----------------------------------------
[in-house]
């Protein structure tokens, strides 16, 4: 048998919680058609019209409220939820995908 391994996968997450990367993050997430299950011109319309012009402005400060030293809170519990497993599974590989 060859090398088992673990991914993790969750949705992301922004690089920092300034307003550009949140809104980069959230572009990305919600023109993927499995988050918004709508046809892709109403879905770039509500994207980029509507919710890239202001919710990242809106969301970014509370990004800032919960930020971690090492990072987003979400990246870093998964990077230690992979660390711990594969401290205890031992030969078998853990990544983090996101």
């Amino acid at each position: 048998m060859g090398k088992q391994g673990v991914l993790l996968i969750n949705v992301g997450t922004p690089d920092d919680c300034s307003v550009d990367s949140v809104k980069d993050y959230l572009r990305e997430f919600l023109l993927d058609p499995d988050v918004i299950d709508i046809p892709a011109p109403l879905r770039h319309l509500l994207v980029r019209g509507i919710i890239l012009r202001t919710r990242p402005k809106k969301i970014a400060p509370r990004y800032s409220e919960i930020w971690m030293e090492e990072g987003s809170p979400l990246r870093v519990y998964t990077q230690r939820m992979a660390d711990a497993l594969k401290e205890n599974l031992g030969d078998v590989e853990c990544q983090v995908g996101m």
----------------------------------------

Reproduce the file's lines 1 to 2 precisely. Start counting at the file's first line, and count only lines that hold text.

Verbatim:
[in-house]
């Protein structure tokens, strides 16, 4: 048998919680058609019209409220939820995908 391994996968997450990367993050997430299950011109319309012009402005400060030293809170519990497993599974590989 060859090398088992673990991914993790969750949705992301922004690089920092300034307003550009949140809104980069959230572009990305919600023109993927499995988050918004709508046809892709109403879905770039509500994207980029509507919710890239202001919710990242809106969301970014509370990004800032919960930020971690090492990072987003979400990246870093998964990077230690992979660390711990594969401290205890031992030969078998853990990544983090996101």